Biomedical scientists work in healthcare and carry out a range of laboratory tests and techniques on tissue samples and fluids to help clinicians diagnose diseases. They also evaluate the effectiveness of treatments. Their work is extremely important for many hospital departments and the functions they carry out are wide ranging. For example, they may work on medical conditions, such as cancer, diabetes, AIDS, malaria, food poisoning or anaemia, or carry out tests for emergency blood transfusions or to see if someone has had a heart attack.
Biomedical scientists can work in three areas: infection sciences; blood sciences; and cellular sciences.
Infection sciences include: medical microbiology – identification of micro-organisms causing disease and their antibiotic treatment; virology – identification of viruses, associated diseases and monitoring the effectiveness of vaccines.
Blood sciences include: clinical chemistry – analysis of body fluids and toxicology studies; transfusion science – determination of donor/recipient blood compatibility, ensuring blood banks are sufficient; haematology – form and functions of blood and related diseases; immunology – understanding the immune system and its role in combating disease.
Cellular sciences include: histopathology – microscopic examination of diseased tissue samples; cytology – best known for cervical smear screening, but also covers other cellular analysis; reproductive sciences – analysis of samples to detect fertility issues.
Typical work activities
- Testing human samples such as blood, tissue, urine or cerebrospinal and faecal material for enzymes, hormones, and other constituents.
- Analysing cell cultures grown from tissue samples and identifying blood groups.
- Working with computers, sophisticated automated machinery, microscopes and other hi-tech Laboratory equipment.
- Assisting in ensuring that the necessary turnaround times for reporting results are achieved wherever possible.
- Giving test results to medical staff, who use the information to diagnose and treat the patient’s illness.
- Monitoring the effects of medication and other programmes of treatment by carrying out further tests.
- Using information technology to accurately record and analyse data, write reports and share results.
- Responding to and redirecting professional enquiries.
- Assisting in the production of laboratory documentation, particularly relating to policies and standard operating procedures.
- Developing new methods of investigation and keeping up to date with diagnostic innovations.
- Implementing quality control procedures (both internal and external) to maintain accurate results.
- Maintaining and updating professional knowledge and taking responsibility for continuing professional development.
- Good practical laboratory skills and manual dexterity.
- Patience and the ability to work accurately and efficiently.
- Ability to prioritise tasks and meet deadlines.
- Willingness to accept responsibility and use common sense.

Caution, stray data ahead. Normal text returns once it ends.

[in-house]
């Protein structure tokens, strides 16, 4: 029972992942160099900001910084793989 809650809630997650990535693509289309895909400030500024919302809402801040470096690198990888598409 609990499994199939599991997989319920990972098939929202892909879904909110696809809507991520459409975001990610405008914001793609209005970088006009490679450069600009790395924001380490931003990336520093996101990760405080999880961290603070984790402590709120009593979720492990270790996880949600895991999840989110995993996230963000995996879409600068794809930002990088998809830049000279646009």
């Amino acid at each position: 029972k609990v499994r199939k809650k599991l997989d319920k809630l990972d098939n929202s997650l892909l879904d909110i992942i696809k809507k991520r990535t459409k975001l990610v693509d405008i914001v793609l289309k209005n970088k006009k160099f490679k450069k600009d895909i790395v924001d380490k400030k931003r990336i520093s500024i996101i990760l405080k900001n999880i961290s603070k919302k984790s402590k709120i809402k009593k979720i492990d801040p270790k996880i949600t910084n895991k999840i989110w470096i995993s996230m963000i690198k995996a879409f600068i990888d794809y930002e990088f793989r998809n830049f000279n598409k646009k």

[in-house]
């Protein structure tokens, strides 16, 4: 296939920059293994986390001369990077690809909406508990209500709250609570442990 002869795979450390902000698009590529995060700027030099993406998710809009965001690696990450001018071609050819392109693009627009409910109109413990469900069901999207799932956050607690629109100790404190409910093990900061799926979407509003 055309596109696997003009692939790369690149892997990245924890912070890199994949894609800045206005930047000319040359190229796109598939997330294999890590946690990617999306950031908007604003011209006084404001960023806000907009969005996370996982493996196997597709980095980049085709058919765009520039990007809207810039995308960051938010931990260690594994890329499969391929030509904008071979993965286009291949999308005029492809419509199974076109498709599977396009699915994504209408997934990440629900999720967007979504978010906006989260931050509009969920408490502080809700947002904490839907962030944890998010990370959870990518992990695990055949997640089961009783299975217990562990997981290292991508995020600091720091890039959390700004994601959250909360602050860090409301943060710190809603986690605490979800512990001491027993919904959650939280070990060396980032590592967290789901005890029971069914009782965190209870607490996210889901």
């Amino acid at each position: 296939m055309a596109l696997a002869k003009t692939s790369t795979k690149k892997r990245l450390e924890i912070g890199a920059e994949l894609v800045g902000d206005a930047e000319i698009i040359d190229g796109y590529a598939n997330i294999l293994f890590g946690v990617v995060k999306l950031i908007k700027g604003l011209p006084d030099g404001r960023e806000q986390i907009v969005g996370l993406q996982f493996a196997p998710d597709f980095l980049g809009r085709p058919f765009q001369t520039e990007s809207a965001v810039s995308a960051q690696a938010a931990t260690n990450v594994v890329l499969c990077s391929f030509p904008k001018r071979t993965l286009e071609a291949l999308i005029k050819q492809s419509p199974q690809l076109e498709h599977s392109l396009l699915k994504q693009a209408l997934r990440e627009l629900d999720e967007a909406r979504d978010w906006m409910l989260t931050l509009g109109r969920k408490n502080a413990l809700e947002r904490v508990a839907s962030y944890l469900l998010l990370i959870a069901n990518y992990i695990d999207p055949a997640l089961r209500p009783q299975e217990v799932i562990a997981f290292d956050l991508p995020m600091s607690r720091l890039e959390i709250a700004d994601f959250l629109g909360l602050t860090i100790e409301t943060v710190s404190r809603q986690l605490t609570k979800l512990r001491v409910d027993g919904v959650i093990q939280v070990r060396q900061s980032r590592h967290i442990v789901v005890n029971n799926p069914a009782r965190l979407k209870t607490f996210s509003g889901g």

- Flexibility and the ability to work with a range of equipment and techniques.
- Good communication and team-working skills.
- Ability to maintain client confidentiality.
- Ability to work under pressure while maintaining standards of service.
- Ability to work alone or under instruction.
- IT skills.
Promotion opportunities for biomedical scientists are dependent on qualifications, performance and experience. A higher degree (MSc) or management qualifications, such as an MBA, are often required for progression to senior levels. Gaining a higher specialist diploma through the Institute of Biomedical Science can also aid promotion. Achieving fellowship status will significantly aid the progression of your career. It is one of the highest qualifications in the field and can be gained through an approved higher degree or thesis. If you achieve fellowship status and have postgraduate qualifications and sufficient continuing professional development, you can work towards chartered scientist status. This is an internationally recognised mark of a high level of professionalism and competence.
The need to continue to develop professionally is strongly encouraged in the profession, with the opportunity to continue to advanced specialist diplomas, or a research or professional doctorate. Career progression for many biomedical scientists involves taking charge of a section within a laboratory or taking over the management responsibilities for a particular department. You may also become involved in advanced specialist scientific work, research or training and education. In regions where recruitment is more difficult, it is often possible to progress at a faster rate. Your promotion prospects may be better if you are willing to relocate. Some biomedical scientists may choose a postgraduate route to other clinical roles, such as endocrinology, while others may move into health promotion or the commercial sector in product development or scientific sales and marketing.
Original content at prospects.ac.uk